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* Actually, the critical one, since observations asseverate it.
When Jonson asseverates that wise speaking needs restraint, his language simultaneously concedes predilection to "wander" beyond the known and legitimate, informing even the "wise" tongue; it registers a potential for innovatory or transgressive speaking, admits that lying within--not, typically for the early modern period, the female, but--the male body, is a heterogeneity that necessitates "a Wall or Parapet of teeth," to "restraine" "licentiousness," "petulancy," "rashness."
But Storr's elision of Krauss and Bois is hardly surprising, given his own avowed hostility to "theory," not to mention "formalism," which he asseverates on page after page of the catalogue.
A survey conducted by Pacific Community Resources (2003) asseverates drug use among teens is higher than ever today.
Ricks never explains; he merely asseverates. Perhaps most irritating are the occasional comparisons of Bob Dylan with Shakespeare, as when Ricks remarks in passing that Dylan's "art is something else, not being a business but a vocation, even while--like Shakespeare's--it earns his living." Even more amazingly he can declare that "not since King Lear has there been so tensile a tissue of eyes and seeing ...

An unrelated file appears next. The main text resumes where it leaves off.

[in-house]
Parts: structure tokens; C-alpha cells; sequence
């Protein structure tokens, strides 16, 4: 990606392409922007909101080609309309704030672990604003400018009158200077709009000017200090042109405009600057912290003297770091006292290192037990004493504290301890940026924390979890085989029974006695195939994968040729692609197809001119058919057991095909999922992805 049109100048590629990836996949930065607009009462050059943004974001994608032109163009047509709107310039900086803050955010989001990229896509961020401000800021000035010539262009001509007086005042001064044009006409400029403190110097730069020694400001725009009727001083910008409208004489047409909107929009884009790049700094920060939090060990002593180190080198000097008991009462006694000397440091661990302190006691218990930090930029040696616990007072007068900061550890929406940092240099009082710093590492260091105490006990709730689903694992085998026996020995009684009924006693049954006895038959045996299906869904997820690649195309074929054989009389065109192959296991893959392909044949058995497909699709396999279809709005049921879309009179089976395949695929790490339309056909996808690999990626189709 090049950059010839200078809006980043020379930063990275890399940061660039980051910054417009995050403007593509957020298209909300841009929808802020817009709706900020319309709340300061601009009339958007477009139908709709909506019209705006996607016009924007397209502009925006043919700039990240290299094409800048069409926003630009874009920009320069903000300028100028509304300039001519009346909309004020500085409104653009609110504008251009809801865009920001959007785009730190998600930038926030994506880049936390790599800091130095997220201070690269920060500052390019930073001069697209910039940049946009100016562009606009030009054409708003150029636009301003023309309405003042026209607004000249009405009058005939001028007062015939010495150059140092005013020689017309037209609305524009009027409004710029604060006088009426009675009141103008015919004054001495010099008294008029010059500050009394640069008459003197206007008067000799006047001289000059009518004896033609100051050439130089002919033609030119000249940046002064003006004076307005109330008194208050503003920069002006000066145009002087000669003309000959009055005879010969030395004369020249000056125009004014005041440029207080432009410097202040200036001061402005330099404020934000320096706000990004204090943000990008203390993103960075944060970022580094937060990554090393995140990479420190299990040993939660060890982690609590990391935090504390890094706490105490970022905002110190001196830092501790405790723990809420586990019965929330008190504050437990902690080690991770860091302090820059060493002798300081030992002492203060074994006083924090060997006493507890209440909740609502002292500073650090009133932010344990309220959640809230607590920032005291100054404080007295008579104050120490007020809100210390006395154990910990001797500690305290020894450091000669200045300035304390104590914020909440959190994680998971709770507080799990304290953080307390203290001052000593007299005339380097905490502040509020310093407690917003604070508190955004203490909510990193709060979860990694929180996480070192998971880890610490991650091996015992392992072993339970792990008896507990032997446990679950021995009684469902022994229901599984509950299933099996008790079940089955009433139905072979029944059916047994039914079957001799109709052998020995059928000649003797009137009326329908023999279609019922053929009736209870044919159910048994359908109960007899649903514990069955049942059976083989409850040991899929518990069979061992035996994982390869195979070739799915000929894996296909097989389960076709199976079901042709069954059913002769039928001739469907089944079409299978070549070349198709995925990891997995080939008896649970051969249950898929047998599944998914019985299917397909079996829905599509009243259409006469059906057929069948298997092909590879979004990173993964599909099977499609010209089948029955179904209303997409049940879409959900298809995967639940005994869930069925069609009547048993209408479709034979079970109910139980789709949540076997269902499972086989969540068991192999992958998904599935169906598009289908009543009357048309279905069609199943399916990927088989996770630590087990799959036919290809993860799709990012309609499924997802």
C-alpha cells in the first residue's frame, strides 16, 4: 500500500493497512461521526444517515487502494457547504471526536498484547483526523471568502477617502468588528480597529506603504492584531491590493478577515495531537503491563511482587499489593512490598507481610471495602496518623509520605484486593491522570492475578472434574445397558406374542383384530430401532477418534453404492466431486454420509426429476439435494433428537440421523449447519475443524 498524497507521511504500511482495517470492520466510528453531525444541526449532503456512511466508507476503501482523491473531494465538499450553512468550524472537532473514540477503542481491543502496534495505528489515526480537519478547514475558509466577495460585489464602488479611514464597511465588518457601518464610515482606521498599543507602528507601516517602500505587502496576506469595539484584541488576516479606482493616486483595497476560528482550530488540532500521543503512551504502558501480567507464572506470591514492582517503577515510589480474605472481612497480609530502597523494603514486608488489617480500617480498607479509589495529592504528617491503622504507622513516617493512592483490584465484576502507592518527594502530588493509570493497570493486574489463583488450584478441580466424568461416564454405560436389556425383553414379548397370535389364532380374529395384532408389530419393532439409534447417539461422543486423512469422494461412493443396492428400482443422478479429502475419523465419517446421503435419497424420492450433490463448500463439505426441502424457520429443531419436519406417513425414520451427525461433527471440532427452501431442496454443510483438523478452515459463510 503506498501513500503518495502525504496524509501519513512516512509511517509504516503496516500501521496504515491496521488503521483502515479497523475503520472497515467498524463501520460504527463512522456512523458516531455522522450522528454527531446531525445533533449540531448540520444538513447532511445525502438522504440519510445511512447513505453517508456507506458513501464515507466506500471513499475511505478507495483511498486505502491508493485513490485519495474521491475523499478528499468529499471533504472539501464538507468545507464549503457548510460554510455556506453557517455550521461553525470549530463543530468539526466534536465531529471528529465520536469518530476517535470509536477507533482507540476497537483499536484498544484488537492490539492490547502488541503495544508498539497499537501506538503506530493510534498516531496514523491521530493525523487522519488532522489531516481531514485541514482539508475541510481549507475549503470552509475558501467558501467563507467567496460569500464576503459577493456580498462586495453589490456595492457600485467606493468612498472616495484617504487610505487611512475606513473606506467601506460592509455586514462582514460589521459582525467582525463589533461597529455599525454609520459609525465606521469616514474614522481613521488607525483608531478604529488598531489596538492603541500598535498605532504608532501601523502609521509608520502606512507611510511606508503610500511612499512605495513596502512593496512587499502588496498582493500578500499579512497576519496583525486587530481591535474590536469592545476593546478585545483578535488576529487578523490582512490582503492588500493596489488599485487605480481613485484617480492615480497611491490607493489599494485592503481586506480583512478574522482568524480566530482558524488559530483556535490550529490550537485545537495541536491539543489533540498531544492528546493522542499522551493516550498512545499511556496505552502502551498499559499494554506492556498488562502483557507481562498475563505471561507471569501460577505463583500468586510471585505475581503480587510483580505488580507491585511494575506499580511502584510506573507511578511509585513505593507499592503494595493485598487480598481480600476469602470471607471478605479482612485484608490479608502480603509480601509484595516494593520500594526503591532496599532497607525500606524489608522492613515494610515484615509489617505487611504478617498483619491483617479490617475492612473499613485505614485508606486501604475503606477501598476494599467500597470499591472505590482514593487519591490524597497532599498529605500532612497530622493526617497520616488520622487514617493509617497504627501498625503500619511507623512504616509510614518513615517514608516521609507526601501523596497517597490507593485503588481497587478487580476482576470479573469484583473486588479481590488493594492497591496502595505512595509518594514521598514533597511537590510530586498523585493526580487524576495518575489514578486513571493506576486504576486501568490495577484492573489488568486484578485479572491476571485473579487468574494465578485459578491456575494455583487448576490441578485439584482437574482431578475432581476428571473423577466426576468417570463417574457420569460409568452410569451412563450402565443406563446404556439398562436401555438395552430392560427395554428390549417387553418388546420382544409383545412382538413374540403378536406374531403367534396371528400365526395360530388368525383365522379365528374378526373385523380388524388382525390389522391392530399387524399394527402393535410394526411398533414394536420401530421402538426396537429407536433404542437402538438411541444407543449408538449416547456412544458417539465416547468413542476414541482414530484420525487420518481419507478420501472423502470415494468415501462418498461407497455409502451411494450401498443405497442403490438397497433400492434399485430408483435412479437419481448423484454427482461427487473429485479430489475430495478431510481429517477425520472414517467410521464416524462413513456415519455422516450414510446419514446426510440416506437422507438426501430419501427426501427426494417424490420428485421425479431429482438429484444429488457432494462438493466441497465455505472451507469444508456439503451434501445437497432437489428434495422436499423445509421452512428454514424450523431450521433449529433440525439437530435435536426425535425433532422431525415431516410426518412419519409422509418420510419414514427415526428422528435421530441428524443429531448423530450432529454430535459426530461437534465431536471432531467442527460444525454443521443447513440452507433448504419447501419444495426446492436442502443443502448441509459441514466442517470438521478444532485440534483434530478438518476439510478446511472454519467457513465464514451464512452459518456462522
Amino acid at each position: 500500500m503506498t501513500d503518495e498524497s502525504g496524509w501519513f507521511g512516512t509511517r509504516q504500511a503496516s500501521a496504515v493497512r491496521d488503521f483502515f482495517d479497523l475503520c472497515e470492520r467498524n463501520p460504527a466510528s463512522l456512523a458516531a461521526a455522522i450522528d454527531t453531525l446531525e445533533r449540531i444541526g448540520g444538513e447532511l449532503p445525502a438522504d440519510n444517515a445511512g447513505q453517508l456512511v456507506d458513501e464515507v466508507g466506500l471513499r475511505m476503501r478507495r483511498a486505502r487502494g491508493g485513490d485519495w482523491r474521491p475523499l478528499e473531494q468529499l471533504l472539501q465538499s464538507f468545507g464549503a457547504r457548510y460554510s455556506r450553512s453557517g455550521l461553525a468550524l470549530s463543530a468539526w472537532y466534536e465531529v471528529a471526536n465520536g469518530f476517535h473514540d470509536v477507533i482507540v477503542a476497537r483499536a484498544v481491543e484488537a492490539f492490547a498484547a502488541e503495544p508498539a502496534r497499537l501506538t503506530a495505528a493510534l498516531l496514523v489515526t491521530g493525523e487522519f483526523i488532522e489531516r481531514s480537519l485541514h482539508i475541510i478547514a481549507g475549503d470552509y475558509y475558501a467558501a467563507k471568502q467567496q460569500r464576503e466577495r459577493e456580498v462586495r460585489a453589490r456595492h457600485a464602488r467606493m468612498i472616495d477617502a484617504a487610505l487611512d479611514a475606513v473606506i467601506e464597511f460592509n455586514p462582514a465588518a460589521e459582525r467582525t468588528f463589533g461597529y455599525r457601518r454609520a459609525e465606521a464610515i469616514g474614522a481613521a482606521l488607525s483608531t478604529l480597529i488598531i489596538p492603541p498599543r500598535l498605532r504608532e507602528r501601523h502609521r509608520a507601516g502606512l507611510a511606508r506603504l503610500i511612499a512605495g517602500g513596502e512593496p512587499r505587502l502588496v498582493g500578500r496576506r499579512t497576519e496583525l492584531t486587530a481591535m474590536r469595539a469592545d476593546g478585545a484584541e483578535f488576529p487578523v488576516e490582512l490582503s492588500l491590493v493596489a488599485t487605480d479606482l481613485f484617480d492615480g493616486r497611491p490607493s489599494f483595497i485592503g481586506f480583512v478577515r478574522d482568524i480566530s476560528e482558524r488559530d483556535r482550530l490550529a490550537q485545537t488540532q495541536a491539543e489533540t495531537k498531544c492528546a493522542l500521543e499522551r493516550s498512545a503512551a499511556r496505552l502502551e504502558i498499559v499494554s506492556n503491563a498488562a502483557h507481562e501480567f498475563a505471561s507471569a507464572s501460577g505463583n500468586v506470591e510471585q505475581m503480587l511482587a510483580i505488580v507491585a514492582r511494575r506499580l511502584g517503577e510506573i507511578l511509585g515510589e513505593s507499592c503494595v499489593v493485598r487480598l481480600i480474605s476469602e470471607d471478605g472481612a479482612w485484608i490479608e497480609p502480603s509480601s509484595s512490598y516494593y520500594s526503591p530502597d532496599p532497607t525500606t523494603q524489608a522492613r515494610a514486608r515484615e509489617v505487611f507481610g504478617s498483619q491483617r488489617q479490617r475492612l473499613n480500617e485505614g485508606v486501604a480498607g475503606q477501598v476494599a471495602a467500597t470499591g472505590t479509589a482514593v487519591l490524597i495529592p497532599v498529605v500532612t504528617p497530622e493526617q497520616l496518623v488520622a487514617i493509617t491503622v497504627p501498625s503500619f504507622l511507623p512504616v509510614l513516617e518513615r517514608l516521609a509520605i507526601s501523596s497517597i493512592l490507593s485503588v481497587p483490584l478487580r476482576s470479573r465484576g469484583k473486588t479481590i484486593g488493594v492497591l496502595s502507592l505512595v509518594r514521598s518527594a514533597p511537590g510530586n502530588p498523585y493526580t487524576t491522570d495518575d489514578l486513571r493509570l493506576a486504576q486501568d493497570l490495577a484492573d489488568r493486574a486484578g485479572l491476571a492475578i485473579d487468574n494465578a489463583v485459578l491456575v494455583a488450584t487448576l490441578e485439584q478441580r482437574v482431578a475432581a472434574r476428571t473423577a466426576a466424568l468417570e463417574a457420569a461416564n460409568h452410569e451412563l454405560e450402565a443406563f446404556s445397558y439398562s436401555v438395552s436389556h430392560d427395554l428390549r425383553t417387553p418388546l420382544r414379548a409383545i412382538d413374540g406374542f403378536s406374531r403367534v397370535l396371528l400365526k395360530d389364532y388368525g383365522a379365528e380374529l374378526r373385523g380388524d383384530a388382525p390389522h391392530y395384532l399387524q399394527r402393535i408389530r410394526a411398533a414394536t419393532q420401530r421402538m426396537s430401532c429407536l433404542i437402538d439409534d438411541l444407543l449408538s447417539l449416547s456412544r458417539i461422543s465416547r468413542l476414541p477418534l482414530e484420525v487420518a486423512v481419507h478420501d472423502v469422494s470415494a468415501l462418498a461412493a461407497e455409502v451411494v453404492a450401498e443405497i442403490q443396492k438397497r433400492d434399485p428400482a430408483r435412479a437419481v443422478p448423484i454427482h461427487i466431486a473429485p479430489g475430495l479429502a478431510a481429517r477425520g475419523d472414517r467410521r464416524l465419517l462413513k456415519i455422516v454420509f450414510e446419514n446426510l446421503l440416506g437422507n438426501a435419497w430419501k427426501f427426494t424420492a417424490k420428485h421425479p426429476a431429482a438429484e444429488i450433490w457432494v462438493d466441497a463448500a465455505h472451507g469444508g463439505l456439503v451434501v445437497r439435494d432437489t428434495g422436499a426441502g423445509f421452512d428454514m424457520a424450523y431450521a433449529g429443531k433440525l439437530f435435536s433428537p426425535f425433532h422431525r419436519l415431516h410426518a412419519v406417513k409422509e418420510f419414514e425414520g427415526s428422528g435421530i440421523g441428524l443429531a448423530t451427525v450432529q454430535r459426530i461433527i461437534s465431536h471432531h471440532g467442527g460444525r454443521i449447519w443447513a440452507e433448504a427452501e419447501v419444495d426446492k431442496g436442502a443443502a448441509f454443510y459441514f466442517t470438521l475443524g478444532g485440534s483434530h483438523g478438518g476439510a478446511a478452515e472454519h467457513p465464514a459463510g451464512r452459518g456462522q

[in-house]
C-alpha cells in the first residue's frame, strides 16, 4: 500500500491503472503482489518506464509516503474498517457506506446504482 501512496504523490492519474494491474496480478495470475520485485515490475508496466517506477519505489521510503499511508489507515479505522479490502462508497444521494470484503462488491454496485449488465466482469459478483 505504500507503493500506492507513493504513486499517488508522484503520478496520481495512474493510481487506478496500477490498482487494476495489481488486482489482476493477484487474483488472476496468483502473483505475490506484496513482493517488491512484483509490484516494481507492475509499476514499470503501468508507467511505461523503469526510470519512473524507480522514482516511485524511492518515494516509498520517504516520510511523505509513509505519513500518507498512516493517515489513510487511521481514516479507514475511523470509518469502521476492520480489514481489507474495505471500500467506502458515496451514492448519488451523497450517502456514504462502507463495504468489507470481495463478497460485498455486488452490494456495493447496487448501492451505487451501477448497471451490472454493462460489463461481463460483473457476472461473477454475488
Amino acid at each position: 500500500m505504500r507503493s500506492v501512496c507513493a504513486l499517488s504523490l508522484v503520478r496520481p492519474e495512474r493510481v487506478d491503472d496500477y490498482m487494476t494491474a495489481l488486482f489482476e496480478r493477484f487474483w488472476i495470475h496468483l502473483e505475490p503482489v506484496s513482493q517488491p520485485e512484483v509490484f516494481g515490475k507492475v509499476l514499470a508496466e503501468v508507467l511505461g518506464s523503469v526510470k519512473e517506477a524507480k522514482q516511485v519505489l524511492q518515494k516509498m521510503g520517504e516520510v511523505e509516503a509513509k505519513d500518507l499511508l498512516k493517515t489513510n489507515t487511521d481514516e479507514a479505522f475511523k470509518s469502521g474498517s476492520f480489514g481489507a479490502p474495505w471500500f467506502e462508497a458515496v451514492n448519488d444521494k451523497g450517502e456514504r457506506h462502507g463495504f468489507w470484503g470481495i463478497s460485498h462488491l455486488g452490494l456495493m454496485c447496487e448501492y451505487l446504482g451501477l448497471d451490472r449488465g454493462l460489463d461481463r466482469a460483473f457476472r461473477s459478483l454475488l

This impersonality is only one part of the story, he maintains, and asseverates that we need to examine the entire situation.
"The ways in which we meet the challenges of urban sprawl, open space preservation, resource consumption and waste, and environmental protection and restoration are crucial to the quality of our lives--maybe even to the survival of our species," asseverates Beardsley.
Scripting himself as selfless unworldly custodian of theological Truth, burdened with the curse of knowledge, the Inquisitor asseverates that universal freedom and human happiness are mutually inimical.
172, where he states that in the prologue "one of the English travellers who receives the text condescendingly asseverates a predisposition to assassination as an Italian cultural difference, one linked to the weakness of secular law, and the prepotence of the Church with its prerogatives and licence."